Fidelity Charitable Expects Strongest Level of Giving in 20-Year History
Continuing the strong pace it has experienced thus far in 2011, Fidelity Charitable reported yesterday that it expects to see its strongest year ever in outgoing grants to charities and incoming contributions. For the first nine months of 2011, Fidelity Charitable donors recommended $832 million in grants to nonprofits nationwide, a 12% increase over the first nine months of 2010. Incoming contributions to Fidelity Charitable were up 23 percent compared with the same period in 2010, resulting in $748 million in new charitable dollars.
Donations of appreciated securities as well as privately held stock, or complex assets, have been an increasing trend this year. Donations in the form of appreciated securities were 56 percent of overall contributions for the first nine months of the year, up from 51 percent during the same period in 2010. Complex asset donations were five times higher year-to-date through September 30th than they were during the same period in 2010.
Separately, a new report of American donors [issued by Fidelity Charitable] indicates that despite continued economic challenges, donors surveyed this month say they remain committed to charitable giving, planning ahead for it and giving even where there is no expectation or incentive to do so. In addition, the majority of American donors (72 percent) plan to maintain or increase their level of charitable giving this year compared to last year. This number is up from 63 percent in 2010.
In the survey of 502 American donors, which explores behaviors and motivations around charitable giving, 72 percent of respondents report that most or all of their giving is planned ahead of time and that more than half (58 percent) of their giving goes to organizations where they do not have an obligation to give, with 42 percent being given at the request of a friend or family member, or where there is an expectation to give.
Two-thirds of donors (64 percent) also agree that charitable tax deductions have no impact on their giving.
In addition to asking respondents about their own behaviors, the Fidelity Charitable survey explores American donor opinion on the impact a limited charitable tax deduction would have on overall giving. The findings showed that, despite their own stated commitment to giving, two in three (69 percent) respondents at least somewhat agreed that if the charitable tax deduction was limited for households in the highest income bracket, it would negatively impact overall giving in the United States.
Social Media and Technology Facilitating Charitable Engagement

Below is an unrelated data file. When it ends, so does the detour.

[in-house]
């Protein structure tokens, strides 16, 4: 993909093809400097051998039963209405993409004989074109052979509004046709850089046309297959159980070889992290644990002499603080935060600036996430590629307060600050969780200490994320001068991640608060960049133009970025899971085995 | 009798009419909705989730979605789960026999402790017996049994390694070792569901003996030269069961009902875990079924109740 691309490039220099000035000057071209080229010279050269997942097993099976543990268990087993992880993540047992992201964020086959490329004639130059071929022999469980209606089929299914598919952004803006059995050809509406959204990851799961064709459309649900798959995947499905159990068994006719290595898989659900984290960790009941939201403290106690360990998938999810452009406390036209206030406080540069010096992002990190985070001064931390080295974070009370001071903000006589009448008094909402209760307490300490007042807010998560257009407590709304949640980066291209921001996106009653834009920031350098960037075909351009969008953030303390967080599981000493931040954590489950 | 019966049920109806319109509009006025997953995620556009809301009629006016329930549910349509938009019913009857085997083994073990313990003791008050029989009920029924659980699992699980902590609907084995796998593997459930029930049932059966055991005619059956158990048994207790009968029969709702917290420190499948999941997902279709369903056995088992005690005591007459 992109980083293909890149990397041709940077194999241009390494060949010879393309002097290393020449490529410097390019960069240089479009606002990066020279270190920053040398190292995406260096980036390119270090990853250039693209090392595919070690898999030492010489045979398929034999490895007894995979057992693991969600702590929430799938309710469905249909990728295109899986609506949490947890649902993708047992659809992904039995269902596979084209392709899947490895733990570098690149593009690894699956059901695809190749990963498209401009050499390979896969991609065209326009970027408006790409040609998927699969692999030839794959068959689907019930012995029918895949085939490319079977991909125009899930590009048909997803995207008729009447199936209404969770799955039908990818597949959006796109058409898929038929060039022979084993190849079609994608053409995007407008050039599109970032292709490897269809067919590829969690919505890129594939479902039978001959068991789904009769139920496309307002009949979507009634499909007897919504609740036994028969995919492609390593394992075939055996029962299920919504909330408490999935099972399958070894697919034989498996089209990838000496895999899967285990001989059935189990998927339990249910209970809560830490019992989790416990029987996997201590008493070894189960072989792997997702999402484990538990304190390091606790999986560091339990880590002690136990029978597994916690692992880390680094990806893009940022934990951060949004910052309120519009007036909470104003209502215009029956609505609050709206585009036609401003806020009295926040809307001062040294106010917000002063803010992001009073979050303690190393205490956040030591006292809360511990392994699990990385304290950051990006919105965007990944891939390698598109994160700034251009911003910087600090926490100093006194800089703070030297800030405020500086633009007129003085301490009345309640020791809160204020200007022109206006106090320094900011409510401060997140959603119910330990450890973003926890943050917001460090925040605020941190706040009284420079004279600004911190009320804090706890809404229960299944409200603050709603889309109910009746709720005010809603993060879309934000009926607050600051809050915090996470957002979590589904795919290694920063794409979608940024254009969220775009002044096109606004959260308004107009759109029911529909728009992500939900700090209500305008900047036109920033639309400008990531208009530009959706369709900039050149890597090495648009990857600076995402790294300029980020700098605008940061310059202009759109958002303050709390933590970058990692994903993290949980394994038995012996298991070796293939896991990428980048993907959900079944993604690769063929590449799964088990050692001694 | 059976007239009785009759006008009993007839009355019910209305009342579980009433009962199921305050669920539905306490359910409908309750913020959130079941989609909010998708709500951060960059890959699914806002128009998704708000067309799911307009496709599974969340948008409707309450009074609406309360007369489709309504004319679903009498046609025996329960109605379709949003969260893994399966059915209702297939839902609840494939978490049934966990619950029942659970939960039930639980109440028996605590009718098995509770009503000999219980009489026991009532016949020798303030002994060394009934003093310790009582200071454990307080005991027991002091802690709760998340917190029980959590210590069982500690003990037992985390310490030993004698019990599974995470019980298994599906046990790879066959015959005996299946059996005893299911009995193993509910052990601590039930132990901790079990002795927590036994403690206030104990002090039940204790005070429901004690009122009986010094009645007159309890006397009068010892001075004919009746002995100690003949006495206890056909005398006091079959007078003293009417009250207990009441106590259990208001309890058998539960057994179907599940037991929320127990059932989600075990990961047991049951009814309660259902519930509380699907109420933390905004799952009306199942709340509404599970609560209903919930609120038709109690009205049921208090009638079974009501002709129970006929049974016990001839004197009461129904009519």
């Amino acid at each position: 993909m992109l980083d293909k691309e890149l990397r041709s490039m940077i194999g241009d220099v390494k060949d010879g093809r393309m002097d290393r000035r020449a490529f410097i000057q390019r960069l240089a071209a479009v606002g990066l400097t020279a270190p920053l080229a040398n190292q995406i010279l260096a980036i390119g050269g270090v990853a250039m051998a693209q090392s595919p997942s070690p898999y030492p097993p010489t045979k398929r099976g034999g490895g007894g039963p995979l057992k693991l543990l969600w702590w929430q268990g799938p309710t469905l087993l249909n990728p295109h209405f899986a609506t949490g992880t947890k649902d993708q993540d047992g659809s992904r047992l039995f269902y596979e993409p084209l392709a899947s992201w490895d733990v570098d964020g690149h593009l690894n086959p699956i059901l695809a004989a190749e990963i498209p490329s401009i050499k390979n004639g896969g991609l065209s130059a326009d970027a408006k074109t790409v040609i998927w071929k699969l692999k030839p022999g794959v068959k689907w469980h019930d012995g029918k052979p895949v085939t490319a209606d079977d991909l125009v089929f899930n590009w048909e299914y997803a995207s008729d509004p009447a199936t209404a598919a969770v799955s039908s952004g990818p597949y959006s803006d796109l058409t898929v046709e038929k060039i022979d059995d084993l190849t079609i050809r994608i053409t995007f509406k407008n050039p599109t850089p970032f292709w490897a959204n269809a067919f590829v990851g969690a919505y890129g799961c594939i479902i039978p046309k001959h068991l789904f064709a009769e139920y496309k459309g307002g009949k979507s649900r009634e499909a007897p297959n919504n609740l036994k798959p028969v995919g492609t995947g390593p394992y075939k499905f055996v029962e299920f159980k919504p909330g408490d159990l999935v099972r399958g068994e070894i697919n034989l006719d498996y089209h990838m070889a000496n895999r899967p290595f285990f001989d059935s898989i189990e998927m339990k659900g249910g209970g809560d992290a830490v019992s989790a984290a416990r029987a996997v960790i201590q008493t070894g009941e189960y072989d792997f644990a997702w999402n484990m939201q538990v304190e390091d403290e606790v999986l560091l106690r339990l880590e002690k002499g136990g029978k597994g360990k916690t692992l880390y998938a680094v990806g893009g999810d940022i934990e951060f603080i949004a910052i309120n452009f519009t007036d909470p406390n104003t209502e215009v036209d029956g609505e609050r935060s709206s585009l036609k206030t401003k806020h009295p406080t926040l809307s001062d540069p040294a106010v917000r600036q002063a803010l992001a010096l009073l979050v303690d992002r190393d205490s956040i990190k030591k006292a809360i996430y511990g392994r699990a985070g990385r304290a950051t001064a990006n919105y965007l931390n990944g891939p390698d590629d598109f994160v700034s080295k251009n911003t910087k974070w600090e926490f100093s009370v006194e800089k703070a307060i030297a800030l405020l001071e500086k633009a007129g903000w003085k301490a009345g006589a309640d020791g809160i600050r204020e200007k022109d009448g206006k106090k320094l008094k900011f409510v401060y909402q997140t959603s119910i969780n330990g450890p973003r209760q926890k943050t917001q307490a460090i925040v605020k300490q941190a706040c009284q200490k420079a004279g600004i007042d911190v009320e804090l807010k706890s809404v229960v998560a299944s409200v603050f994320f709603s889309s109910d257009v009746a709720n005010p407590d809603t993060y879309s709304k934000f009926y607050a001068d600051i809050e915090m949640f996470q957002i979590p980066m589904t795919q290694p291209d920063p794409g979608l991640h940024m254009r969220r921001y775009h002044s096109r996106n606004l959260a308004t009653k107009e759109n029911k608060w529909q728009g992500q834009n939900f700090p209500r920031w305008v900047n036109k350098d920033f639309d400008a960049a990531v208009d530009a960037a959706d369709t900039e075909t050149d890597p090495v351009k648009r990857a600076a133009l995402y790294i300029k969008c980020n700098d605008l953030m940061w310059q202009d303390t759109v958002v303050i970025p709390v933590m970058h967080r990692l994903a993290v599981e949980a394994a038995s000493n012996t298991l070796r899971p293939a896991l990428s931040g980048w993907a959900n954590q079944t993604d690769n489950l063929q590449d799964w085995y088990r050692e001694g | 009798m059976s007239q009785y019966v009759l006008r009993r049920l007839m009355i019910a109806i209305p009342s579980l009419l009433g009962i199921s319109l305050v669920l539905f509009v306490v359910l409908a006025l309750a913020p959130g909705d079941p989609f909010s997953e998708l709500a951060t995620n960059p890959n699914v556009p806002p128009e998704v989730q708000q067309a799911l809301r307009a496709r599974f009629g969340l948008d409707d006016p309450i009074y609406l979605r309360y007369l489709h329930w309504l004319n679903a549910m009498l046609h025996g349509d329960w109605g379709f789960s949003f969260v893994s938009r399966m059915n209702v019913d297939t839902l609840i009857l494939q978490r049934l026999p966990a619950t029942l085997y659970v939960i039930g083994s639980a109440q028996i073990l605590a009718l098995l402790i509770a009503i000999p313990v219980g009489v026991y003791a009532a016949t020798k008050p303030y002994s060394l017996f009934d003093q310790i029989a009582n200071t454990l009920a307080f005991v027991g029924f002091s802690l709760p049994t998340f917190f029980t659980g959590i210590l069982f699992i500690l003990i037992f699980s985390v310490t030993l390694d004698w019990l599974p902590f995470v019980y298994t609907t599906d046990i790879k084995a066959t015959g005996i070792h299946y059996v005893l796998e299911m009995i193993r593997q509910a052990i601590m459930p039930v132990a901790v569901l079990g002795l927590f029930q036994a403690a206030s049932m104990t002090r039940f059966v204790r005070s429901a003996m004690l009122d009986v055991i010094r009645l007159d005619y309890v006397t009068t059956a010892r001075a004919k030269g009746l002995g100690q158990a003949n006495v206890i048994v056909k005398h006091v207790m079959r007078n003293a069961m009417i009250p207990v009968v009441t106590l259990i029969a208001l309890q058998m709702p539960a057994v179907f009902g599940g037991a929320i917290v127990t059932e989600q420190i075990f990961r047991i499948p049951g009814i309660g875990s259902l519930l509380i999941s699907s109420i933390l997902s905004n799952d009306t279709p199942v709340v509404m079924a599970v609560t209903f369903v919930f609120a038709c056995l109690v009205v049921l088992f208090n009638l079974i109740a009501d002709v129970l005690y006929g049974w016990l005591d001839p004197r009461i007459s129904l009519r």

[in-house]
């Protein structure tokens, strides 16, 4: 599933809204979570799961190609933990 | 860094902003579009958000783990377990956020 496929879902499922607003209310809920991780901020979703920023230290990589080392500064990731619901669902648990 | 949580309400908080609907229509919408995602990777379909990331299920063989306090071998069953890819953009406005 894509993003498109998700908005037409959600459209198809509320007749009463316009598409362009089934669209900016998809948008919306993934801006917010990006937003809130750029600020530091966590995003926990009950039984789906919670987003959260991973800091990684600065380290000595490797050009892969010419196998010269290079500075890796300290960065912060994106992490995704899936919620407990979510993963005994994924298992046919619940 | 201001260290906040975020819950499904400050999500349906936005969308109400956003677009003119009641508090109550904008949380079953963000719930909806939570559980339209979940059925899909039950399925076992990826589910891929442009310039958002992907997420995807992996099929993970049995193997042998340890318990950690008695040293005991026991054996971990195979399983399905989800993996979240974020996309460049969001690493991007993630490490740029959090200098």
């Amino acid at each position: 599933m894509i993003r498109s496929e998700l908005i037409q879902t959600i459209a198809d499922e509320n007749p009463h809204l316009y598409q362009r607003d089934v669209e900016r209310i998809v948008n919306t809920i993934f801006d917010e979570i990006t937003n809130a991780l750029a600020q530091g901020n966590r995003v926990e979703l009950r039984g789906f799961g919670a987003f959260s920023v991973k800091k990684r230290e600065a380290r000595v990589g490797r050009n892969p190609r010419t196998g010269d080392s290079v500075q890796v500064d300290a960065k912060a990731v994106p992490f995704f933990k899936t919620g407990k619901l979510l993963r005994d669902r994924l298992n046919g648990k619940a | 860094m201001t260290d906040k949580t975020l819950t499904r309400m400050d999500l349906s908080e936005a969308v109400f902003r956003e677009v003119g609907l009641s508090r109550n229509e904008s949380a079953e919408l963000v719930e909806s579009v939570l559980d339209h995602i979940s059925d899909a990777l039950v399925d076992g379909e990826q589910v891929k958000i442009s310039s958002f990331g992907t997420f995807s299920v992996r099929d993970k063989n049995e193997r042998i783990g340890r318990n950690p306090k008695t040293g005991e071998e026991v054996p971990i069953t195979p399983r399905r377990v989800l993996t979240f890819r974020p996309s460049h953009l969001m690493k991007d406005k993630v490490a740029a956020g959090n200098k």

A separate part of the survey asks respondents where they go to find information on charitable organizations, and how they are making donations this year. The findings show that social media and technology are facilitating charitable engagement and giving, yet in-person charitable events still play a key role in attracting support.
Forty-two percent of respondents report they use online resources to find information about charitable organizations, citing Internet search engines (31 percent) and social media sites (20 percent) as their top online resources.
Of those using social media sites for charitable giving, nearly nine out of 10 (over 85 percent) cite promoting or communicating about causes they care about, or supporting the causes of friends and family as top activities. Forty-four percent report using social media sites to make donations online.
Of all donors surveyed, 40 percent report they are using some form of technology to make charitable donations this year. One quarter say they are giving through an organization’s website; twenty-one percent report giving through a personal fundraising web page established by a friend or family member; and one in ten cite using “text to give” campaigns, among other vehicles.
While American donors may be turning to technology and the Internet more, half (51 percent) of those surveyed say they will make donations this year by attending, donating to and/or purchasing items at a charitable event.
“Technology and social media are fast becoming a way for donors to connect with and support others, as well as support their own causes. These are powerful mediums and present great opportunity for charities, many of whom are already finding donors online,” said Sarah Libbey, president of Fidelity Charitable. “Our findings also show, however, that the traditional in-person event still holds value. Charities that combine the use of technology with the face-to-face event strategies are likely to find themselves at an advantage.”